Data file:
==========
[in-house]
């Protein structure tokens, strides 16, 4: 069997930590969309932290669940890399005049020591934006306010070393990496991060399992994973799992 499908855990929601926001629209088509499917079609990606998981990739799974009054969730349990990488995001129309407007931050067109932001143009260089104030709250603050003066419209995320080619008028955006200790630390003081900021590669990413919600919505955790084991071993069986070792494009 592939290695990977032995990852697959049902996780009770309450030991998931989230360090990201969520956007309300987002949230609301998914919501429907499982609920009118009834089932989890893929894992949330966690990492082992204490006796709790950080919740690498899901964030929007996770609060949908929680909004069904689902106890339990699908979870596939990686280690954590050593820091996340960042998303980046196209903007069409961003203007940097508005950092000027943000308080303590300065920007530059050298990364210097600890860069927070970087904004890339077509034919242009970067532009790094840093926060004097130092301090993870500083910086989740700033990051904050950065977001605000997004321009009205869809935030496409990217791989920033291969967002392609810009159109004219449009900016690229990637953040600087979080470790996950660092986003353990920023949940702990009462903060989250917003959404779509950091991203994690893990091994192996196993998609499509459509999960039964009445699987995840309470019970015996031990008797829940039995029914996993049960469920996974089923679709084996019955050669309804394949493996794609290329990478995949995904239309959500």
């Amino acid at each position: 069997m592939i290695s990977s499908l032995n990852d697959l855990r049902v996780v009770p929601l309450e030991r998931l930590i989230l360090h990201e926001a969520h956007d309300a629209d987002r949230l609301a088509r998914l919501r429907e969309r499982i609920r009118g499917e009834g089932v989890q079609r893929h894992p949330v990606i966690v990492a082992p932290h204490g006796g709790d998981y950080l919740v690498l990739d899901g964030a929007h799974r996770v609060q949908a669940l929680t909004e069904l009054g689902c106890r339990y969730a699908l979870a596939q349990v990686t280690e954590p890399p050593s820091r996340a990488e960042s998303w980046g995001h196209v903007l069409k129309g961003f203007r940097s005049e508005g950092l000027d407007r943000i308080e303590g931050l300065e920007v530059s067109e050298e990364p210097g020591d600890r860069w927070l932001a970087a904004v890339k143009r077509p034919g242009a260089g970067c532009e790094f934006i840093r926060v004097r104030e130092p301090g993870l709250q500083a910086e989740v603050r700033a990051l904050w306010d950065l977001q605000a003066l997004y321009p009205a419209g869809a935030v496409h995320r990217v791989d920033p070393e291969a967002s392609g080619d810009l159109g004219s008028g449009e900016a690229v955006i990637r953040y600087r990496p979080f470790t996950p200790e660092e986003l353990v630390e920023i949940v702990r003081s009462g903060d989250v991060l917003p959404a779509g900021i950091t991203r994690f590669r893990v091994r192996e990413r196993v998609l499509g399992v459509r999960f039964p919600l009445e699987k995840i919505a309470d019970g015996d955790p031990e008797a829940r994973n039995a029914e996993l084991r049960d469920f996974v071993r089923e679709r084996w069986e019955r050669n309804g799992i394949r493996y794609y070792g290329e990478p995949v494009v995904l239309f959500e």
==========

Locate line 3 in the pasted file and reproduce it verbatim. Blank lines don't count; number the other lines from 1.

């Amino acid at each position: 069997m592939i290695s990977s499908l032995n990852d697959l855990r049902v996780v009770p929601l309450e030991r998931l930590i989230l360090h990201e926001a969520h956007d309300a629209d987002r949230l609301a088509r998914l919501r429907e969309r499982i609920r009118g499917e009834g089932v989890q079609r893929h894992p949330v990606i966690v990492a082992p932290h204490g006796g709790d998981y950080l919740v690498l990739d899901g964030a929007h799974r996770v609060q949908a669940l929680t909004e069904l009054g689902c106890r339990y969730a699908l979870a596939q349990v990686t280690e954590p890399p050593s820091r996340a990488e960042s998303w980046g995001h196209v903007l069409k129309g961003f203007r940097s005049e508005g950092l000027d407007r943000i308080e303590g931050l300065e920007v530059s067109e050298e990364p210097g020591d600890r860069w927070l932001a970087a904004v890339k143009r077509p034919g242009a260089g970067c532009e790094f934006i840093r926060v004097r104030e130092p301090g993870l709250q500083a910086e989740v603050r700033a990051l904050w306010d950065l977001q605000a003066l997004y321009p009205a419209g869809a935030v496409h995320r990217v791989d920033p070393e291969a967002s392609g080619d810009l159109g004219s008028g449009e900016a690229v955006i990637r953040y600087r990496p979080f470790t996950p200790e660092e986003l353990v630390e920023i949940v702990r003081s009462g903060d989250v991060l917003p959404a779509g900021i950091t991203r994690f590669r893990v091994r192996e990413r196993v998609l499509g399992v459509r999960f039964p919600l009445e699987k995840i919505a309470d019970g015996d955790p031990e008797a829940r994973n039995a029914e996993l084991r049960d469920f996974v071993r089923e679709r084996w069986e019955r050669n309804g799992i394949r493996y794609y070792g290329e990478p995949v494009v995904l239309f959500e």